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How to Write A 5-page Essay

March 17, 2015 - Posted to Study

Content 18

O.K. So you’ve gotten this assignment. It’s for a 5-page essay on a characterization of Sydney Carton in Dickens’s Tale of Two Cities, and you are thinking, “Five-page essay? Does he (the teacher) mean a paper?” The answer is “no,” because there are some basic differences between an essay and a research paper.

  • An essay, unlike a paper, does not generally have the level of research found in a paper.
  • Essays are usually shorter than papers but certainly can be five pages long.
  • Essays come in a variety of types, but papers are either argumentative or analytical.

In terms of how to write a 5-page essay, however, the steps are certainly similar to those for a research paper (minus the hefty research, however, so be happy about that!).

Step One: Obviously, you have to have a topic, and it must be complex enough to be able to write 5 pages about it. So, if you are in charge of selecting your own topic, make sure that you can write 1000 words on it. Most often, however, at least the general topic area is assigned, and you can choose among options – whew – this step has pretty much been done for you!

Step Two: A purpose. Here’s another step that has probably already been assigned. Purposes refer to the type of essay you will write – narrative, comparison/contrast, explanatory, persuasive, descriptive, analytical, etc. In the case of the characterization of Sydney Carton, you essay will be analytical – you have to discuss his personality traits and his character growth during the story, and, yes, you will have to reference passages from the book to prove your points.

Step Three: Your Thesis. Every essay must have a point. If it doesn’t, then why are you writing it? I always suggest to students that they devise a “working thesis,” write the essay, and then refine that thesis statement before placing in the introduction (which, by the way, you should write last).

Step Four: Time for the 5-page essay outline! You cannot write an essay without a plan, and the outline is your plan, or blueprint, for the sequence in which you will cover the points you intend to make. Back to Sydney Carton! He is first introduced as a lawyer who has fallen on bad times. In fact, he has pretty much wasted his life and is a raging alcoholic. He is also in love with Lucy Darnay but quite resigned to the fact that he shall never have her – she’s too good and too pure and deserves someone much better. His professional life is a mess too. He doesn’t really practice law but works more as an assistant to a lawyer who doesn’t think much of him either. Still, he is crafty and proves that through a trick during a trial early in the novel. During the remainder of the novel, he transforms, gradually, but purposefully, and you will need to describe these changes and prove them with text from the book. Your outline, then becomes pretty clear. It will be a sequential one. An outline for a persuasive essay will be a bit different, because each of the points of your argument will be listed in the order in which you will cover them – usually most important down to the least impactful.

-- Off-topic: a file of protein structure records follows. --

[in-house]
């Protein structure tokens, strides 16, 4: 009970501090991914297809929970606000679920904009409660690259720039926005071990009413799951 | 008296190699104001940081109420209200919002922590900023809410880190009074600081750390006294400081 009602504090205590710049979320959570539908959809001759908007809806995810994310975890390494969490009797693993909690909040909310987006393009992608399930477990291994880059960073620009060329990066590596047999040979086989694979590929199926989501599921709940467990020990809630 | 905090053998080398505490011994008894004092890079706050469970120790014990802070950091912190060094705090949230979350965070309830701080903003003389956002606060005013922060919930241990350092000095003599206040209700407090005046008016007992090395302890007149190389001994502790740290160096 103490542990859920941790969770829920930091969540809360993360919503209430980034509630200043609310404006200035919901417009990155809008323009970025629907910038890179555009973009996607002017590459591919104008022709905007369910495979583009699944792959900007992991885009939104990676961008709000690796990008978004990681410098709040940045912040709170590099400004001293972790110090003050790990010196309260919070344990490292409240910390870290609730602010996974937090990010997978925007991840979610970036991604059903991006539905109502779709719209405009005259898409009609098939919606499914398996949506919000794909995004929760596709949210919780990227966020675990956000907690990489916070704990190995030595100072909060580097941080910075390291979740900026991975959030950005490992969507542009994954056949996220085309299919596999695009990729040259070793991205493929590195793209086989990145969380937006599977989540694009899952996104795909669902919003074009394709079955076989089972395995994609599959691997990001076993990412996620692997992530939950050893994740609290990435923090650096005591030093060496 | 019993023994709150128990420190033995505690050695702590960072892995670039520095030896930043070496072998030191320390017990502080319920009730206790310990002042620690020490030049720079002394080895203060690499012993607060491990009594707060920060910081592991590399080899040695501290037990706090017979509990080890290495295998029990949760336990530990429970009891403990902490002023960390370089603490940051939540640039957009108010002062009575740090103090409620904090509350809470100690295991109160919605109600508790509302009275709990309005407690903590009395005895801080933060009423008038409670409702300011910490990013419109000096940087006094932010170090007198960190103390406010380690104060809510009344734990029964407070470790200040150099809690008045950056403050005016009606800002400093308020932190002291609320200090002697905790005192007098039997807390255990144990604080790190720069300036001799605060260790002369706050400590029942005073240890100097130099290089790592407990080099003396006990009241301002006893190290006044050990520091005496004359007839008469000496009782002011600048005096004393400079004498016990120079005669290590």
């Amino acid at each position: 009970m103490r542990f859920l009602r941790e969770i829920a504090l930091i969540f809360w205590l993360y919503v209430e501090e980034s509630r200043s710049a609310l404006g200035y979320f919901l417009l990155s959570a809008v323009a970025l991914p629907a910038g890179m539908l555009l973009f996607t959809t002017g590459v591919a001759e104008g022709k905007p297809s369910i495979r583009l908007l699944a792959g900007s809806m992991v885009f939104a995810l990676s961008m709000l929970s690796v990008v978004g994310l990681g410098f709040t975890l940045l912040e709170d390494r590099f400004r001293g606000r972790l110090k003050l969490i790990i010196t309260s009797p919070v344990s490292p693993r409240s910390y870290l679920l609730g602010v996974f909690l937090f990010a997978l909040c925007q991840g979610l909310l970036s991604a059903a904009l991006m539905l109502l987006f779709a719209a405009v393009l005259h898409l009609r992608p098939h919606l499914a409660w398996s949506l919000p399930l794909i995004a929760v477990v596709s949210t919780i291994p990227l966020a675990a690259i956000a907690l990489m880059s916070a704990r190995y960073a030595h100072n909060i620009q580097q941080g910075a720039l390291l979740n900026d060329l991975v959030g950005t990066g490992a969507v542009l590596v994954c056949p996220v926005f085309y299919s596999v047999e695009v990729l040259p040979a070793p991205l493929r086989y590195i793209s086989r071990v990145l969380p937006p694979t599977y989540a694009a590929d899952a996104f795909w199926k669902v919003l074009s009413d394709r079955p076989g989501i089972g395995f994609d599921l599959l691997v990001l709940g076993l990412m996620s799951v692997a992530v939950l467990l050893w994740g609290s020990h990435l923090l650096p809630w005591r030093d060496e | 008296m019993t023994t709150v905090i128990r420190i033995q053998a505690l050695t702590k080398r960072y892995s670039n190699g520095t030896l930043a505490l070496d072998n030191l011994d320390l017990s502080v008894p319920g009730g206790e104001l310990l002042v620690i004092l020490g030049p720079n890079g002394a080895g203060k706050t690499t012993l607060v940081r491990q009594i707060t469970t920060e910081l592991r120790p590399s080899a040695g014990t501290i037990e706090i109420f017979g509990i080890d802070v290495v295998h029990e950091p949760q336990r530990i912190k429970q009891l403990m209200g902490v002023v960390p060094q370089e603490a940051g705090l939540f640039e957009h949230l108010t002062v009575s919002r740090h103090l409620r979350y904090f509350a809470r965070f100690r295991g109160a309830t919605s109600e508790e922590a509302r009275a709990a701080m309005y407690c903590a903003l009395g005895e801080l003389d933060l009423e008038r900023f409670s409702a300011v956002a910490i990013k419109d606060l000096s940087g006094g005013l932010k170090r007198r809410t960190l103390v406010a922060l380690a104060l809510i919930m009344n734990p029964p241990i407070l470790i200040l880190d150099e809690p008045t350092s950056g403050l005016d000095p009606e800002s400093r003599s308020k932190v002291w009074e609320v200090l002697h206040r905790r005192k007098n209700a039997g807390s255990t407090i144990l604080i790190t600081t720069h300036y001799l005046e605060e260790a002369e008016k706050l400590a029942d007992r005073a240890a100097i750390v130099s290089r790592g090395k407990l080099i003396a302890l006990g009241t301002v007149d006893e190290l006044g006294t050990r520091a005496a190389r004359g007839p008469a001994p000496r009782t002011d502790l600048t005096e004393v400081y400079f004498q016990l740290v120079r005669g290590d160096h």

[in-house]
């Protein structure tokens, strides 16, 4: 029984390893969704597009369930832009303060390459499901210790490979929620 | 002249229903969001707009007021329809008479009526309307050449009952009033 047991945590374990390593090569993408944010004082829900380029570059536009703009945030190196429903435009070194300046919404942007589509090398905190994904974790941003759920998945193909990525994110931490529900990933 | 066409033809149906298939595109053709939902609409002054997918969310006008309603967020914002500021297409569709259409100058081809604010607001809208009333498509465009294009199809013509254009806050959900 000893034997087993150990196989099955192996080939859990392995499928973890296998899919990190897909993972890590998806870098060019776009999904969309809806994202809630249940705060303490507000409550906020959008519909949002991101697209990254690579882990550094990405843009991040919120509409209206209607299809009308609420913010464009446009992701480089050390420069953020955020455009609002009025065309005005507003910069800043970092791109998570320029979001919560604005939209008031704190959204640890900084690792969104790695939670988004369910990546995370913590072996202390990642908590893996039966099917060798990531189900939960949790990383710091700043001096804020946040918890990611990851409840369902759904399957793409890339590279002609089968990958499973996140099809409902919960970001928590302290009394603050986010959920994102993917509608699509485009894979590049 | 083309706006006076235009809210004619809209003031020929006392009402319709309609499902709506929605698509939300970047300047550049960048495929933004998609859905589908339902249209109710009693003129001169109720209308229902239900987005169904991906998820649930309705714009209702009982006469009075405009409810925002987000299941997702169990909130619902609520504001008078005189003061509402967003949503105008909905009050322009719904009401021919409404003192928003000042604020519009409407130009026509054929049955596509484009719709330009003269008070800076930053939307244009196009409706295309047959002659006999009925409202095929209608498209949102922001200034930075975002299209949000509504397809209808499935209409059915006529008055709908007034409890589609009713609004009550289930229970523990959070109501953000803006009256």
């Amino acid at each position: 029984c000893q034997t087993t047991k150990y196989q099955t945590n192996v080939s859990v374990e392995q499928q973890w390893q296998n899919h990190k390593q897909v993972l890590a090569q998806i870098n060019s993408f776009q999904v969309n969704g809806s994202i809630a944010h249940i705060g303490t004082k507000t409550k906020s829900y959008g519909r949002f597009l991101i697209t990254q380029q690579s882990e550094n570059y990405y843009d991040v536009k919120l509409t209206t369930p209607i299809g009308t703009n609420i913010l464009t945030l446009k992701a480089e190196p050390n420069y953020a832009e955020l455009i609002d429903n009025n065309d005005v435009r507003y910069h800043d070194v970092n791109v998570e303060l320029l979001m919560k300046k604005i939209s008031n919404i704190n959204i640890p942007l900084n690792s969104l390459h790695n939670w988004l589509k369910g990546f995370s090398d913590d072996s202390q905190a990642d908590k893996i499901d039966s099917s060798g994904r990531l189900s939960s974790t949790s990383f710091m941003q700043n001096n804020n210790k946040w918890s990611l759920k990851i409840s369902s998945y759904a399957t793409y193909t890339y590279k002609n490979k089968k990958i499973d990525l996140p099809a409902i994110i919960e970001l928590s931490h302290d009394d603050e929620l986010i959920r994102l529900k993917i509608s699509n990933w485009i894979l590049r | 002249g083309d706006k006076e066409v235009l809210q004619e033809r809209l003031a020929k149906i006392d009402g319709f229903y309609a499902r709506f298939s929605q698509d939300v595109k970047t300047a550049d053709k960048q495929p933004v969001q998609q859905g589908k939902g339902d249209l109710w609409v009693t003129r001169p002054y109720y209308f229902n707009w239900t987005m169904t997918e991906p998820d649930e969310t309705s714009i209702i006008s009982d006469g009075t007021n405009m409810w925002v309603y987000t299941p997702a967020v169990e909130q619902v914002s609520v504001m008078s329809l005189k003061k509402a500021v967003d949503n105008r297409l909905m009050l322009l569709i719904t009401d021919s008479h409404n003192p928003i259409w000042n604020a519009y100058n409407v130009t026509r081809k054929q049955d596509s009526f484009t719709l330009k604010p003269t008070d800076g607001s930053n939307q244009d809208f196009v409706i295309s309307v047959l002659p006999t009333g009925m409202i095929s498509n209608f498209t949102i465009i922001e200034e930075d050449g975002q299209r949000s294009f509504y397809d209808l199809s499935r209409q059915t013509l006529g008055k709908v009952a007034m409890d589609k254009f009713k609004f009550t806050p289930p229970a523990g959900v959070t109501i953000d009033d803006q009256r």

Step Five: The Rough Draft. You know the “drill.” You sit down and actually write the essay. Remember what I said about research? Well, here’s where it gets a little “sticky.” Some essays will require small amount of research, especially if you need to include some facts and figures, in a comparison/contrast or a persuasive essay most often. These are easily found online, however, so it’s not like you have to go to the library and pour through books and periodicals! Be thankful!

Step Six: Refine That Thesis Statement. Once you have the complete essay in front of you and have had some time to reflect on what you have said, you are ready to craft a great thesis statement. In the case of the essay on Sydney Carton, for example, I might write, “The story of Sydney Carton is a story of redemption.” That’s it. My reader knows what I believe about this character and what I am going to address in my essay – it’s really that simple! And your conclusion should refer back to that thesis statement, perhaps enlarging upon the idea of redemption as a possibility for anyone.

Now, some thesis statements may be a bit longer, but they must certainly be clear. If, for example, I were to write a persuasive essay that takes a position on fracking, and, after some simple reading about it, I might decide that I am currently against it. My thesis statement might be this: “There is simply not enough evidence yet to prove that fracking is safe or dangerous, and it therefore should be halted until the evidence is in.”

Step Seven: That Pesky Revision. Unless you are a seasoned professional writer, your rough draft is not submissable (is that even a word? I don’t think so). But you know what I mean. You have to clean it up. Review it first for structural soundness. Does it flow logically, one paragraph to the next? Transition sentences create the flow, so be sure you’ve got good ones! The second revision should be looking at sentence structure and other grammatical issues (punctuation too). Did you vary sentence lengths? Do you have subject-verb and pronoun-antecedent agreement? Are your verb tenses all aligned? Spell and grammar check will catch most of these but don’t rely on them completely. Spell check will not catch wrong usage such as in “there, their, and they’re” or “to, two, and too.” And I have yet to see a grammar check program that really gets commas right in all instances!

Step Eight: Write the final draft, and format it as you have been instructed.

Step Nine: If you have done your job right, you can expect an above-average grade!

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